The Indian pharmaceutical industry, which is still finding its feet in drug research, will be on tenterhooks as finance minister P. Chidambaram outlines the government’s policies for the coming year in the upcoming Union Budget.
The reason for this apprehension is the imminent expiry, in March, of a crucial tax benefit on research spending.
The top 10 Indian drug makers today spend roughly 6-7% of their revenues on drug research and development (R-D). This figure has increased manifold in the last few years, driven by an increasingly strict patent regime and ambitions to break into advanced markets such as the US and Europe.
Indian tax rules currently allow pharmaceutical companies to avail of a setoff of 150% on R&D expenditure while paying taxes. This means for every Rs 100 spent, the company will deduct Rs 150 while calculating its tax liability. Now, however, the worry is that this benefit may not be available after 31 March 2007 unless extended by Chidambaram in this Budget.
According to industry insiders, while the big companies are wary of their bottomlines being hit, the smaller ones — on the verge of getting into research — might also pull out.
“We want the government to continue it for another 10-15 years and increase it as well, to 200%,” said Dilip Shanghvi, managing director, Sun Pharma and chairman of industry lobbyist Indian Pharmaceutical Alliance. “If it doesn’t come by, it will be difficult for the industry to spend on R&D.” He admits that companies can’t pull out of existing projects, but future ones might get the axe.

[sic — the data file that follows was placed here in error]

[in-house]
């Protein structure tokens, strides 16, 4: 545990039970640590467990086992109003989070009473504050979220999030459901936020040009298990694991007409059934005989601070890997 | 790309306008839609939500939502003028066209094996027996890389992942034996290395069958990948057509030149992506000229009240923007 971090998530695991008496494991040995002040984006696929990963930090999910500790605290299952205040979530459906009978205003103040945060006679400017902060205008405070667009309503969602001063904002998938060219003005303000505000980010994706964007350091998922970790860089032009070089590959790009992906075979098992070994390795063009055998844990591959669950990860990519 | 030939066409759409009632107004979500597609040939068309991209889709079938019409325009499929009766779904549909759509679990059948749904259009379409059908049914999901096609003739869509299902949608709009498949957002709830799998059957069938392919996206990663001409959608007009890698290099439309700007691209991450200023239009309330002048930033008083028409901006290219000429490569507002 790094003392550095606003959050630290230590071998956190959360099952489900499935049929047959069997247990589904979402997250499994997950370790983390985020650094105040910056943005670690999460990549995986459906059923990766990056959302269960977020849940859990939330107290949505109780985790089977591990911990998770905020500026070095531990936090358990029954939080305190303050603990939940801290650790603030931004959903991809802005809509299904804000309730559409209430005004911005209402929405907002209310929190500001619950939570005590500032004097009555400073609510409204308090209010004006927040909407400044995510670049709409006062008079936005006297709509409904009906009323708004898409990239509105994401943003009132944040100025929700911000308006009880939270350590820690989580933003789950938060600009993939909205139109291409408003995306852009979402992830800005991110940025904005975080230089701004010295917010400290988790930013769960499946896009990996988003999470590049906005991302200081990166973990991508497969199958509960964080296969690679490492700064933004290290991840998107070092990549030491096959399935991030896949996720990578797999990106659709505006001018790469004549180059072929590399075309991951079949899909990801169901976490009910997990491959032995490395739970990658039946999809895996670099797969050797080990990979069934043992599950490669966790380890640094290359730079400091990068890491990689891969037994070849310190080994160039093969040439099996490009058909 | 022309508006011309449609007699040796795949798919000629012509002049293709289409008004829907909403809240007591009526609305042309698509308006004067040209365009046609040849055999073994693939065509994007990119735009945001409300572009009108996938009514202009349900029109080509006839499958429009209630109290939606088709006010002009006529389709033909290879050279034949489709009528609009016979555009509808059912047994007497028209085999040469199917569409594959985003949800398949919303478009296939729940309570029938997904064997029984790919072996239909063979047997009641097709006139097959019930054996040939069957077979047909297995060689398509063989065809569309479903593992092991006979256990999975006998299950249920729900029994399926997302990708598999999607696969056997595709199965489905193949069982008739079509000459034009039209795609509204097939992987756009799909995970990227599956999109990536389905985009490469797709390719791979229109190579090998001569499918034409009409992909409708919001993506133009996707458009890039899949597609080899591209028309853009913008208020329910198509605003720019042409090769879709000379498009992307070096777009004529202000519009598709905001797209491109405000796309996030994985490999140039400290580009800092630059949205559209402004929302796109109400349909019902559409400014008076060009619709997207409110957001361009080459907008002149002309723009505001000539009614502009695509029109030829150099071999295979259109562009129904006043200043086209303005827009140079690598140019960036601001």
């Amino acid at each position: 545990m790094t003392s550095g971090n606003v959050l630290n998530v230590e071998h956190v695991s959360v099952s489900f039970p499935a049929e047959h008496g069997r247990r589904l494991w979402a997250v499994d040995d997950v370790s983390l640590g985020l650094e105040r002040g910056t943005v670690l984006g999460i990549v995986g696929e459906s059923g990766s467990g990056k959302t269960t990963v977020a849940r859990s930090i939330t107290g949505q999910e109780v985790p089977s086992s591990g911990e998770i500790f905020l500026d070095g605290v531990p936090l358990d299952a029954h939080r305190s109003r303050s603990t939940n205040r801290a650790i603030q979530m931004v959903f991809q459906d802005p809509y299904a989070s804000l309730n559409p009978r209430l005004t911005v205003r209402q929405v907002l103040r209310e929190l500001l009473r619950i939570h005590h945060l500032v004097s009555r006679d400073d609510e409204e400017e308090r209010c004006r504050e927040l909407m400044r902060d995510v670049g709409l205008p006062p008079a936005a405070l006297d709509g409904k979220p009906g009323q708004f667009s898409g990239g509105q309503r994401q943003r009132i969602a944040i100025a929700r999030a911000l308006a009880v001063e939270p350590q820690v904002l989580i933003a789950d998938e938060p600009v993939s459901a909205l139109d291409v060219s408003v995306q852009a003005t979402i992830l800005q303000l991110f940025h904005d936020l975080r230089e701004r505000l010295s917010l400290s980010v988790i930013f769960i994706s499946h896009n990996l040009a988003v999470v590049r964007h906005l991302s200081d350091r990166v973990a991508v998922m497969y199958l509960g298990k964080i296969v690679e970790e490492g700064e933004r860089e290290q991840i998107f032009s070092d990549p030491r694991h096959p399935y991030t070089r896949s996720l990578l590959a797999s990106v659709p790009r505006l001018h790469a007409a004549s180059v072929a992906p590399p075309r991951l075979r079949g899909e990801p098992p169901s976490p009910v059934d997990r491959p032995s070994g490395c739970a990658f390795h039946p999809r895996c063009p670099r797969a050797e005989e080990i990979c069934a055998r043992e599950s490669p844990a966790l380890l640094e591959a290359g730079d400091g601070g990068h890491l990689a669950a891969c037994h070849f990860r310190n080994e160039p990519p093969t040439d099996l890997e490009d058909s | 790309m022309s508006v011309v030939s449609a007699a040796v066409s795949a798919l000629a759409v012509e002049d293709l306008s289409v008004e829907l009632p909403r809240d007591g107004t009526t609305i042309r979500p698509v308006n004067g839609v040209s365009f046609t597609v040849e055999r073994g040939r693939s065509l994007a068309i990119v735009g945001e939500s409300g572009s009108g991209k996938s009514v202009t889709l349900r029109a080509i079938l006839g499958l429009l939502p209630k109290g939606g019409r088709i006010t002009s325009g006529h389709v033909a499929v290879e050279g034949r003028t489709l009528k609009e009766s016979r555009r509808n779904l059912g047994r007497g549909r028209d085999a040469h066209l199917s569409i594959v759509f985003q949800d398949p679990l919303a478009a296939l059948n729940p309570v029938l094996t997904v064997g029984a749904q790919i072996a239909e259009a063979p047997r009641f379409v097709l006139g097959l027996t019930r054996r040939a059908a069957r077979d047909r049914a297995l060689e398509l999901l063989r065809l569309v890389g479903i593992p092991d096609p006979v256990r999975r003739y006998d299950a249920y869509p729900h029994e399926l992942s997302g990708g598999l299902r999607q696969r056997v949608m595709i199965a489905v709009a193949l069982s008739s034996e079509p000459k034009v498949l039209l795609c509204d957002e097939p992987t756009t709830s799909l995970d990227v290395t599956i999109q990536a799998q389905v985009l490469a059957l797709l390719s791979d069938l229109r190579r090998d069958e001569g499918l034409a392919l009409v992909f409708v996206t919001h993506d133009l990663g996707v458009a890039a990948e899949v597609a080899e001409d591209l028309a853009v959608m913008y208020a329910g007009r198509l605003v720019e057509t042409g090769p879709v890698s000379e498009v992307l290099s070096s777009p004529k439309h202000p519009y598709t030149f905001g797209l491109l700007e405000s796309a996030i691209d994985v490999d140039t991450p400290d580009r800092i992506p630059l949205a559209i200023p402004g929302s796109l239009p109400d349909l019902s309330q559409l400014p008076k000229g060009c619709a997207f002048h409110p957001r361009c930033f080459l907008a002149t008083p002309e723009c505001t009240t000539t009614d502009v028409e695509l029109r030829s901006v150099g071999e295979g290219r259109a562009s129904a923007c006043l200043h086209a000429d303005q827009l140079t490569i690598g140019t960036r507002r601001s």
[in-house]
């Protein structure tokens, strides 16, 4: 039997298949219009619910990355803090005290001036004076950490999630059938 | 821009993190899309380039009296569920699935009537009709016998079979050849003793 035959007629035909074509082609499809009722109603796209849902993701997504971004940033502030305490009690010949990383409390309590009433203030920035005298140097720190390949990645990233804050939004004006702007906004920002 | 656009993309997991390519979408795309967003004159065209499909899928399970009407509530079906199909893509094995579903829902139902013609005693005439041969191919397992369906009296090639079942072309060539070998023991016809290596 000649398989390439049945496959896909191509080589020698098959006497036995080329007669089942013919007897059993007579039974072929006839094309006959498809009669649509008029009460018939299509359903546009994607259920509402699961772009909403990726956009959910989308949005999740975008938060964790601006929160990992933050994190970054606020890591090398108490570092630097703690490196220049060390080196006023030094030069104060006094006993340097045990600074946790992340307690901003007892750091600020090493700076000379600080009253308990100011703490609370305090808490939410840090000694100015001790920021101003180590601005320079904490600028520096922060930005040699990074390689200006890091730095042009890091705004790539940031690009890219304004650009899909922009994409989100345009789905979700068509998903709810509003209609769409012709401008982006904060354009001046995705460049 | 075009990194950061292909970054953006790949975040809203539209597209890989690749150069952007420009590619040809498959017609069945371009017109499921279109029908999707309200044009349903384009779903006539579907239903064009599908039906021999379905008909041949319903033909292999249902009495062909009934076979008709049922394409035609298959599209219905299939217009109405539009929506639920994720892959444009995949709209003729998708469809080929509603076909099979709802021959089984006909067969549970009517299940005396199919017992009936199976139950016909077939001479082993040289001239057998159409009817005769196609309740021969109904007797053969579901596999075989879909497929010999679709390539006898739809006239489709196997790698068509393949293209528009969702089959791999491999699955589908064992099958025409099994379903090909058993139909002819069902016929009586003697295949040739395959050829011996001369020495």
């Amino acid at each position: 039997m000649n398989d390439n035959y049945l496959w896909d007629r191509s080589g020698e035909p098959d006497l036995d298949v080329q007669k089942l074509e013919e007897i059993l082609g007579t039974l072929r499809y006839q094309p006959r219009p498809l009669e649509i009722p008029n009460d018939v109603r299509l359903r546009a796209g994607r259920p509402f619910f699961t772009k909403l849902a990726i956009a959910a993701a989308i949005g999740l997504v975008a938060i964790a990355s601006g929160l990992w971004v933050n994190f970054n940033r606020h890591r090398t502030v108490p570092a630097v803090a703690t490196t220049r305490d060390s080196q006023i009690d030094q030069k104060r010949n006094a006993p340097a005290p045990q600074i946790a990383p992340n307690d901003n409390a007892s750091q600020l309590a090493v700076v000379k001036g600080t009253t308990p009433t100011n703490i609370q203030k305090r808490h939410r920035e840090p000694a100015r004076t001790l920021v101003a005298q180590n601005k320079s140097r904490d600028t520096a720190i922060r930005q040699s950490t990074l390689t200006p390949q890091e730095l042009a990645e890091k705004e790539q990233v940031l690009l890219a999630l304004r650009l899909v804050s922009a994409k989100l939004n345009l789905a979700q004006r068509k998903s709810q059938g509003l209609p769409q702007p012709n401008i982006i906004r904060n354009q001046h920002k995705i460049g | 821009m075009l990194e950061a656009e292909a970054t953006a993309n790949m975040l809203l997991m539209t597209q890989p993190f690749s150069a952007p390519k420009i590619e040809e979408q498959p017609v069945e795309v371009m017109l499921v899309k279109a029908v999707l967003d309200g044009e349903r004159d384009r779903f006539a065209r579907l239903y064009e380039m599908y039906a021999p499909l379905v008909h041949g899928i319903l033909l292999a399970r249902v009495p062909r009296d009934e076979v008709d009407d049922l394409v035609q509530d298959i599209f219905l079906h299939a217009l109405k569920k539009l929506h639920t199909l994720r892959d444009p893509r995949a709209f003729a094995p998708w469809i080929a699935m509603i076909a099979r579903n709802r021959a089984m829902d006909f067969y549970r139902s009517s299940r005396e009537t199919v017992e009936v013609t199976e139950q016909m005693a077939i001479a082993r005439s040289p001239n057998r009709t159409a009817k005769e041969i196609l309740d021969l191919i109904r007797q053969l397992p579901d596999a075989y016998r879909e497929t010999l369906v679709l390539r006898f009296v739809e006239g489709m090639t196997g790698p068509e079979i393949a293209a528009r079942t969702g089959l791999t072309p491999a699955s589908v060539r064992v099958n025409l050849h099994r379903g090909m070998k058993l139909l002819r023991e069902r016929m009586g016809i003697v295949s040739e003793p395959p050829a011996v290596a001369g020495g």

The drug industry made the same demand last year as well, but it was turned down.
Smaller companies will bear the brunt if the incentive is reversed, Glen Saldanha, managing director, Glenmark Pharmaceuticals, said.
The Indian pharmaceuticals industry, which spends 2% of its sales on R&D, has been struggling to catch up with global peers which spend an average of 10-20%. Merck & Co, for instance, invests 14.5% of its revenues in research, and Sanofi Aventis 15.6%. According to consultant KPMG, in fiscal 2005, the five leading drug makers in India increased their R-D spend by nearly half to $192.3 million (Rs847 crore) from $131 million the previous year.
The R&D investments resulted in tax savings of roughly Rs192 crore for the top ten drug makers in India.
Malvinder Mohan Singh, managing director of Ranbaxy Laboratories, India’s country’s biggest pharmaceuticals firm, underlines the need for developing drugs for diseases neglected by the developed world. He points to the R&D investment Indian drug makers are making to chase cures for diseases such as tuberculosis, malaria and measles.
While Ranbaxy, Wockhardt and Glenmark have three new drugs each being developed in their labs, Dr Reddy’s Laboratories is a few paces ahead with five new medicines under development.
One analyst recommends that the tax benefits be extended as research involves high risks, long gestation periods and uncertain outcomes.
“R&D is still a fledging investment and needs to be given for 10 years rather than a year at a time. We need two sets of tax shields: one that caters to the start-ups, looking for venture funds or debt financing. The other should be for the existing biggies,” said Utkarsh Palnitkar, who leads the health sciences practice at the Hyderabad offices of consultant Ernst & Young.
Not all agree. “I don’t think Indian companies will stop R&D activities as it is something they badly need at this juncture in their growth plans. It is part of their strategic outlay and they won’t be shifting it out,” said Nimish Mehta, assistant vice-president, Edelweiss Capital.